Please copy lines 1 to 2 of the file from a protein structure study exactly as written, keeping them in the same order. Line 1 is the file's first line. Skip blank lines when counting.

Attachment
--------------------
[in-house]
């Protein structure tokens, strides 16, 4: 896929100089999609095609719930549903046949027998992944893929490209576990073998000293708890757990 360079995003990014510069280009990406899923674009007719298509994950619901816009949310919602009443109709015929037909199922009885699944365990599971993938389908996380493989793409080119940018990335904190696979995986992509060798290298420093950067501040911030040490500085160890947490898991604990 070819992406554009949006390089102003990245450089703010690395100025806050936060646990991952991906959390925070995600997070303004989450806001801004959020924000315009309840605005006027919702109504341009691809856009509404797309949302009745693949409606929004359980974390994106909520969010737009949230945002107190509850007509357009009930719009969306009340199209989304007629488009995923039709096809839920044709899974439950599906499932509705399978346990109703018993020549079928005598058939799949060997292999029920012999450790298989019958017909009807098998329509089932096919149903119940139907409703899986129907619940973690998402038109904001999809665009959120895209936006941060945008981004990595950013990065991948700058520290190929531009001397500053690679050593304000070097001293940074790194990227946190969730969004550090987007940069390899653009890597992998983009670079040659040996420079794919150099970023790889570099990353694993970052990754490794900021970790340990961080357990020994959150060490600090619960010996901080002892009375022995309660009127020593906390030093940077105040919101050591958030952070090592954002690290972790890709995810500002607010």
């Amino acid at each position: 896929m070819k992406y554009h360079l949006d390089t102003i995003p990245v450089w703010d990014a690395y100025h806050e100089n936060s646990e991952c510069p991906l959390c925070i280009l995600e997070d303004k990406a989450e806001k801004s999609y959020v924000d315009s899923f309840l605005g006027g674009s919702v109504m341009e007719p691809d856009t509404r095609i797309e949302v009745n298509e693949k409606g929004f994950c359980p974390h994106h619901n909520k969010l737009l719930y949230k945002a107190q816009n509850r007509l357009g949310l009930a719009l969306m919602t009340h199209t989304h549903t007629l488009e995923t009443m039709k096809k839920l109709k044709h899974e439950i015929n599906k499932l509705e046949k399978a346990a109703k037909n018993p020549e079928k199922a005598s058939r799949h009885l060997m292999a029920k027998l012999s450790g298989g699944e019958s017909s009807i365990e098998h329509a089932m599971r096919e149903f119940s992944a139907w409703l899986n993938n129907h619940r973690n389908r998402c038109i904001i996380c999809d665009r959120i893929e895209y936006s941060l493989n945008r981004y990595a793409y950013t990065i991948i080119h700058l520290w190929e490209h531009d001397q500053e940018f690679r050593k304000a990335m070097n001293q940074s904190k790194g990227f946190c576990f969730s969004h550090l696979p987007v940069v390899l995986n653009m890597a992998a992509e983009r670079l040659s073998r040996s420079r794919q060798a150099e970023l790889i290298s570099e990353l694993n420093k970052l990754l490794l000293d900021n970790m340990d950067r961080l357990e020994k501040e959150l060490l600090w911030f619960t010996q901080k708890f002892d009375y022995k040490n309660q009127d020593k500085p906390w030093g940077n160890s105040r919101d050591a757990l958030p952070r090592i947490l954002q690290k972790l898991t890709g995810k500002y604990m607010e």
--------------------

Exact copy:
[in-house]
């Protein structure tokens, strides 16, 4: 896929100089999609095609719930549903046949027998992944893929490209576990073998000293708890757990 360079995003990014510069280009990406899923674009007719298509994950619901816009949310919602009443109709015929037909199922009885699944365990599971993938389908996380493989793409080119940018990335904190696979995986992509060798290298420093950067501040911030040490500085160890947490898991604990 070819992406554009949006390089102003990245450089703010690395100025806050936060646990991952991906959390925070995600997070303004989450806001801004959020924000315009309840605005006027919702109504341009691809856009509404797309949302009745693949409606929004359980974390994106909520969010737009949230945002107190509850007509357009009930719009969306009340199209989304007629488009995923039709096809839920044709899974439950599906499932509705399978346990109703018993020549079928005598058939799949060997292999029920012999450790298989019958017909009807098998329509089932096919149903119940139907409703899986129907619940973690998402038109904001999809665009959120895209936006941060945008981004990595950013990065991948700058520290190929531009001397500053690679050593304000070097001293940074790194990227946190969730969004550090987007940069390899653009890597992998983009670079040659040996420079794919150099970023790889570099990353694993970052990754490794900021970790340990961080357990020994959150060490600090619960010996901080002892009375022995309660009127020593906390030093940077105040919101050591958030952070090592954002690290972790890709995810500002607010």